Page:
In April 2018, researchers at the Centers for Disease Control and Prevention (CDC) published results of a study that examined specific characteristics of pediatric deaths from influenza virus infection (Shang ML, Blanton L, Brammer L, et al. Influenza-Associated Pediatric Deaths in the United States, 2010-2016. Pediatrics 2018 Apr;141(4). Pii: e20172918. doi: 10.1542/peds.2017-2918).
The authors examined 675 deaths in children < 18 years of age during the 2010-2011 through 2015-2016 seasons. The median age of children who died from influenza infection was 6 years, but was highest among children < 6 months of age followed next by children between 6 and 23 months of age. Only 31% of children > 6 months of age had received any type of influenza vaccine. About 50% of children who died of influenza had no pre-existing medical conditions that would have put them at greater risk of severe disease. Further, children without pre-existing medical conditions were less likely to be vaccinated than those with pre-existing conditions (27% vs. 36%).
In the same issue of Pediatrics, Dr. Kathryn Edwards from Vanderbilt University offered a commentary on the Shang study, "What Have We Learned About Influenza Deaths in Children and How Can We Do Better?" In this article, Edwards made two important points: “First, many children are not receiving the recommended influenza vaccines, with > 70% of the children who died not immunized. This must be improved.” Regarding deaths in children < 6 months of age, Edwards commented, “Second, although maternal influenza vaccinations were not captured in the surveillance system, authors of randomized clinical trials and observational studies strongly support the impact of maternal influenza immunization on influenza prevention in infants. Current data reveal that only one-third of pregnant women are immunized … This must be widely implemented.”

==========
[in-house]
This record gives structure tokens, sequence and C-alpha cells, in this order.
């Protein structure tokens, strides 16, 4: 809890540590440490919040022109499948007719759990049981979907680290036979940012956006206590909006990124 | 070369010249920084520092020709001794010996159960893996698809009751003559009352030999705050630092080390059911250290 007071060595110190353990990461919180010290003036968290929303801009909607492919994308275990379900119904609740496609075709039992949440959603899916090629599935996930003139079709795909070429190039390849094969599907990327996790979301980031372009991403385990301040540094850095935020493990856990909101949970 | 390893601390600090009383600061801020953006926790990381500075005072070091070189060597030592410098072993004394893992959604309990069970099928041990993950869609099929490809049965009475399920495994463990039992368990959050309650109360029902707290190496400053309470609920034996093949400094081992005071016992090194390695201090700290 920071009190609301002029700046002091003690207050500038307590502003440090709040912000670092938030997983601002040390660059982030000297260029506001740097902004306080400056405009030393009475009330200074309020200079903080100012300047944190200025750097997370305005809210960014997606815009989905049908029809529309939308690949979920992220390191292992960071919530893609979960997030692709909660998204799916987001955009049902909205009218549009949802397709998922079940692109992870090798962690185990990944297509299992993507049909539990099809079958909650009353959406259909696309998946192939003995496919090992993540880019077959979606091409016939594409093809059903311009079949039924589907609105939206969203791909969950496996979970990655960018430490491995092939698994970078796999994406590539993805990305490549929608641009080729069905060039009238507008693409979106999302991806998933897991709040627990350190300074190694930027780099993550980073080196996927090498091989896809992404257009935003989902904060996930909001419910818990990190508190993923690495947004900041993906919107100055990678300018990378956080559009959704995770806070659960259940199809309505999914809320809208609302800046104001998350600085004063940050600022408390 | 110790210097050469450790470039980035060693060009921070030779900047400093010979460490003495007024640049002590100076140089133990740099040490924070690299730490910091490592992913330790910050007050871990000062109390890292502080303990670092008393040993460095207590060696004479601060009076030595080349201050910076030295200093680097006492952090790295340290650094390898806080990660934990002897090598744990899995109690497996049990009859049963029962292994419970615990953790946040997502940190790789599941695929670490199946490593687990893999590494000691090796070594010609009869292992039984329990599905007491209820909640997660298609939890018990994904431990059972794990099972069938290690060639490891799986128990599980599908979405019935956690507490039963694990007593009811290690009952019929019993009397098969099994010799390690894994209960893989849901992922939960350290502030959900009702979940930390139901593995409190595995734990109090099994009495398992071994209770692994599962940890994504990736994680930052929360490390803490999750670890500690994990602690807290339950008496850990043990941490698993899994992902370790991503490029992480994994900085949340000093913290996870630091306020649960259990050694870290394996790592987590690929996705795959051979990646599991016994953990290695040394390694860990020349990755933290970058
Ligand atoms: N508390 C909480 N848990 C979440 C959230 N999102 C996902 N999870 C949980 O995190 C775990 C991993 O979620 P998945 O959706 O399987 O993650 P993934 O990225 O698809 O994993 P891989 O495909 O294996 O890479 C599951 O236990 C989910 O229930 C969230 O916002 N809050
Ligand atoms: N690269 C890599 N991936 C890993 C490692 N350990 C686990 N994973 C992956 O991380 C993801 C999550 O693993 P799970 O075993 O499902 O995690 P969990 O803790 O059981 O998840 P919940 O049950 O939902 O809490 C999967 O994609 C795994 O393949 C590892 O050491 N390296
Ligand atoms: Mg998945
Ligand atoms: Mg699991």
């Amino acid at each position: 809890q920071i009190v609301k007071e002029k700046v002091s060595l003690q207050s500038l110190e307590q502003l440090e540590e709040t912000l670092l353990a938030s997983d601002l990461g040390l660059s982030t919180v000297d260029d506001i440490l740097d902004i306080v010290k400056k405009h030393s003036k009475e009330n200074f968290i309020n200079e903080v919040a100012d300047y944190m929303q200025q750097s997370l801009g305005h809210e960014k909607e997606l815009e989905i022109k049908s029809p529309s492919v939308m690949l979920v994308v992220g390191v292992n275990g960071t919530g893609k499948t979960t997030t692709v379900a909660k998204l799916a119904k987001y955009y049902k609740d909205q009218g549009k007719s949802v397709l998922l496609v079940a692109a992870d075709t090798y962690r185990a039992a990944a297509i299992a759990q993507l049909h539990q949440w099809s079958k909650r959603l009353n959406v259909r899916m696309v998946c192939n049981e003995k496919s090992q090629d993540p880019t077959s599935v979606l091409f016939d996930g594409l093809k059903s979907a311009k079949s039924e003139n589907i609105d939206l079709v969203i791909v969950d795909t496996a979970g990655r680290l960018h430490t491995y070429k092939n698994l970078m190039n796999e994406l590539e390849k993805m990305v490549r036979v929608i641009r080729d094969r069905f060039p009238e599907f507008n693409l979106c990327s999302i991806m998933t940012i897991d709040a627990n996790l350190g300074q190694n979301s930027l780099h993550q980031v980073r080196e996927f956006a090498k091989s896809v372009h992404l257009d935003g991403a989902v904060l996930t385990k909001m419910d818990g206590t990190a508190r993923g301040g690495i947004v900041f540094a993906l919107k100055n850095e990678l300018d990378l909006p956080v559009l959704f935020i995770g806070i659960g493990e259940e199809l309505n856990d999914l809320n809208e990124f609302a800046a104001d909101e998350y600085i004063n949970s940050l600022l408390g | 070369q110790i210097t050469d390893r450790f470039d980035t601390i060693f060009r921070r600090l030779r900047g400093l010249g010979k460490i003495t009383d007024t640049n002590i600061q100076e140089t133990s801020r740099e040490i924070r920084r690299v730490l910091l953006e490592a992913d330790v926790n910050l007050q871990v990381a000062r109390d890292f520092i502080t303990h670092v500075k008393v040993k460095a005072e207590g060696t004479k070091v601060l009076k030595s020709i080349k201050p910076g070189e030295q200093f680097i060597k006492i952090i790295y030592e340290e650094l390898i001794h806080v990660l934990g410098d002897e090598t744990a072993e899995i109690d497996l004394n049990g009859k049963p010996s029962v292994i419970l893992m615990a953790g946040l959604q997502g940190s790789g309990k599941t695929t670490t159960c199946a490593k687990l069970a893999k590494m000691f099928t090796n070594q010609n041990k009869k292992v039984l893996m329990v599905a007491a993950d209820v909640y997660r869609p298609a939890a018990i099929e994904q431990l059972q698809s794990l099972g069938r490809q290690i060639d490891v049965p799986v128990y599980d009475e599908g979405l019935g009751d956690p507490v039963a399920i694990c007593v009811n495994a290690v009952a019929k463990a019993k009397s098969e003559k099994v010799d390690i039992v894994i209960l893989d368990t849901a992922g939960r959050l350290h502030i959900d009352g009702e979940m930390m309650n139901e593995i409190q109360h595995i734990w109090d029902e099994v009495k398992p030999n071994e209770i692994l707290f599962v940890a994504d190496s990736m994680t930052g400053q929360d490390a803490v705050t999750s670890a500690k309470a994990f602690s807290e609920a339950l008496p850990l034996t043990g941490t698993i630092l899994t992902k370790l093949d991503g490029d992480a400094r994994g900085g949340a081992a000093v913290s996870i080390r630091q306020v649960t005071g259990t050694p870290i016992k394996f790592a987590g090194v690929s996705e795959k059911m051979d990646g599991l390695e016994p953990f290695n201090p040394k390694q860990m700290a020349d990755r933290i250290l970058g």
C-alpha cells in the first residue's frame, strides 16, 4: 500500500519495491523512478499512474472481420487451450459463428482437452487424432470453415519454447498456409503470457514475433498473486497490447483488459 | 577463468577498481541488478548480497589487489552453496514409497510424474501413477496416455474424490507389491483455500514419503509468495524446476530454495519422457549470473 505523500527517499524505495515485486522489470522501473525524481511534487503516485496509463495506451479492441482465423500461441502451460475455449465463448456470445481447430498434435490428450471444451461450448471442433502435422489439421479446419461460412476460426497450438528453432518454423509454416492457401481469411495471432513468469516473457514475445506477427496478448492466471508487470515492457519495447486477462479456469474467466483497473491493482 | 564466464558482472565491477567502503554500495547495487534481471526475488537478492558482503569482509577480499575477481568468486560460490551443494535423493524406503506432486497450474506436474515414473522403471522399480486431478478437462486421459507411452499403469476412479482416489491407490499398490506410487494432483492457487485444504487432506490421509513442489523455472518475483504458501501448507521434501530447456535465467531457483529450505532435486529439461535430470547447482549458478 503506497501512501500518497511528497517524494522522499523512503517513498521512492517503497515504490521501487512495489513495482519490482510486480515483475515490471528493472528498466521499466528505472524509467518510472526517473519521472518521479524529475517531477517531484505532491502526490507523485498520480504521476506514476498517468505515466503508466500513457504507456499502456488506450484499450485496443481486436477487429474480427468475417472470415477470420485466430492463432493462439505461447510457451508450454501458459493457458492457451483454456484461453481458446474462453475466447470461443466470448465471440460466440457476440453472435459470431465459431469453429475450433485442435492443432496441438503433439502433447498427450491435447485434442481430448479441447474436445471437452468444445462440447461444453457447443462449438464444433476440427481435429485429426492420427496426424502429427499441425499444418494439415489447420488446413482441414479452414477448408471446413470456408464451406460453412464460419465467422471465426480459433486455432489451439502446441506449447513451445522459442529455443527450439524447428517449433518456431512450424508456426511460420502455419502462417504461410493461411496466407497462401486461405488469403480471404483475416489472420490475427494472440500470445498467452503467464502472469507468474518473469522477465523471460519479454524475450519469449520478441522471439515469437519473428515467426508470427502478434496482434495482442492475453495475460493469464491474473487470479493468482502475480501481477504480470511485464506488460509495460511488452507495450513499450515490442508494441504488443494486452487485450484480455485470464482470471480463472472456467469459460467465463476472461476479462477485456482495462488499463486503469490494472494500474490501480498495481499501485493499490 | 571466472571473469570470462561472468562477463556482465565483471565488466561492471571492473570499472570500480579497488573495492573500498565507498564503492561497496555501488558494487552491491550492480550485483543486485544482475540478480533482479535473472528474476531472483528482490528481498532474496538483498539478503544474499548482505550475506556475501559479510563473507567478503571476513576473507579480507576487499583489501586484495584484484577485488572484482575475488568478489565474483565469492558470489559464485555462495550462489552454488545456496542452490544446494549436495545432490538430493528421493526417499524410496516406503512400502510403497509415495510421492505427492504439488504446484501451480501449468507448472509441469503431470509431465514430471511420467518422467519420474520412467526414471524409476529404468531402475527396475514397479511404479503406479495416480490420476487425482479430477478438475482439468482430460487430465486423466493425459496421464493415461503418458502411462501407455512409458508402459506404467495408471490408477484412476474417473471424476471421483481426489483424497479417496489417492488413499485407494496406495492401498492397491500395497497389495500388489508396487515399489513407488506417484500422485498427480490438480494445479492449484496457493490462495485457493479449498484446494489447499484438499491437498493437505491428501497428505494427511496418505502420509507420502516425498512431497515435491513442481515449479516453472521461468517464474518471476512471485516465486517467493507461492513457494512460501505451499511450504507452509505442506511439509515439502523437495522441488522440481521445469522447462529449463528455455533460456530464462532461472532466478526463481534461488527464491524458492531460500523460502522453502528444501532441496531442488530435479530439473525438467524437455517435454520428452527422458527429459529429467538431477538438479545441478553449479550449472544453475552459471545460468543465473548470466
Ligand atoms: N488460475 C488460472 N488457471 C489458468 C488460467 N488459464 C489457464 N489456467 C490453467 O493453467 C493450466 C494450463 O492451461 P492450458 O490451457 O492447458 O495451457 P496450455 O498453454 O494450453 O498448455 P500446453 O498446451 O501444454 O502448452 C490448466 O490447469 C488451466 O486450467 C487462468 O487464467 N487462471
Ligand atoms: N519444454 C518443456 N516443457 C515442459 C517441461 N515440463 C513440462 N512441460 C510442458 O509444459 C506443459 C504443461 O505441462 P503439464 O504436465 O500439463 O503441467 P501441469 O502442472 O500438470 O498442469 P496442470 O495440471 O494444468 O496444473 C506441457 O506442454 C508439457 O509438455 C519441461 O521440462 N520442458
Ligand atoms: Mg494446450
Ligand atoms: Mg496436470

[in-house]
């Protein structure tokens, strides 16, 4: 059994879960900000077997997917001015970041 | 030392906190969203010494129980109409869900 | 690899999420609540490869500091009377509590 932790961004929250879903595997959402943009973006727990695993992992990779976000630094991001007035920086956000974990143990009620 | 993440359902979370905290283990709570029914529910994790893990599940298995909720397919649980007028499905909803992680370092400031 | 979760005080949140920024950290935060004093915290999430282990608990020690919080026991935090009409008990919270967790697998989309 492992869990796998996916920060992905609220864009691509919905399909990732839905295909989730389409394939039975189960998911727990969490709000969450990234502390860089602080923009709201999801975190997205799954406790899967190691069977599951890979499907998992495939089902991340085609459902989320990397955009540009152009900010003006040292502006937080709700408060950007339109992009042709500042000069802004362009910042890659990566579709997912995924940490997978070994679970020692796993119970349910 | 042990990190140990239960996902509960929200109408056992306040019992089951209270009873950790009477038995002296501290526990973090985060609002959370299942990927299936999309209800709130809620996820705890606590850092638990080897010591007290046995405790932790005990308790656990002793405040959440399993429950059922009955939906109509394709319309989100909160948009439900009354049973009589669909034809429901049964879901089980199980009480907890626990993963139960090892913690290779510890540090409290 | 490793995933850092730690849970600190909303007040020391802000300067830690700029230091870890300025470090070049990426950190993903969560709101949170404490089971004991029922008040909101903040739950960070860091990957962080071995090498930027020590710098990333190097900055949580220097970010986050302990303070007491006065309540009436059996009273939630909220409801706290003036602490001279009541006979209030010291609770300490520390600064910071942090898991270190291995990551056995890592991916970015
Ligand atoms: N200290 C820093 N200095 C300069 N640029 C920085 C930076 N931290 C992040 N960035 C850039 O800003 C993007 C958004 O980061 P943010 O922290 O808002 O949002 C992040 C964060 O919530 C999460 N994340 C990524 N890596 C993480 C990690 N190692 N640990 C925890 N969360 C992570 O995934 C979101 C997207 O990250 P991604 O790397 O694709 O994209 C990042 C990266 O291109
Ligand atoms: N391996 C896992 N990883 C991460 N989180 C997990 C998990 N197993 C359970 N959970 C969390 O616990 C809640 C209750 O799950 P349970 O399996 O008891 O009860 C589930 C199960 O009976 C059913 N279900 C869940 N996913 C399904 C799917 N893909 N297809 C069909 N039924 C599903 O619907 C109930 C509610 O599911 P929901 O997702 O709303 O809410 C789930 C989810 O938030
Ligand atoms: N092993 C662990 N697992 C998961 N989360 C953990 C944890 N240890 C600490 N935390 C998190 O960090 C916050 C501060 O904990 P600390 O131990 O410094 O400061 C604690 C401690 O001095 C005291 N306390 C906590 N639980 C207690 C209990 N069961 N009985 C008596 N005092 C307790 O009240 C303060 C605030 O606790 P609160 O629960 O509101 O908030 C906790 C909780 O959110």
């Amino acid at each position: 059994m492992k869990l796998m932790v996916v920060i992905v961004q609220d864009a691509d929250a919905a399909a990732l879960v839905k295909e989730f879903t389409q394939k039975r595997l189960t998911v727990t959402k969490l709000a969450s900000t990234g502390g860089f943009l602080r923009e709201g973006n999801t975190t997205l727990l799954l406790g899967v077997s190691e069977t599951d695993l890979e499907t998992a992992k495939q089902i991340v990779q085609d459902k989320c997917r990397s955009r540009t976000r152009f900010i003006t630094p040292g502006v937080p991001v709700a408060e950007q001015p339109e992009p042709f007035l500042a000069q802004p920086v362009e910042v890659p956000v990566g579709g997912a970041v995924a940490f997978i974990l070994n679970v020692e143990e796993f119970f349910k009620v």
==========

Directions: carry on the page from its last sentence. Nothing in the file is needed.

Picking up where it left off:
Increasing influenza immunization rates among children, pregnant women, and caregivers will save lives.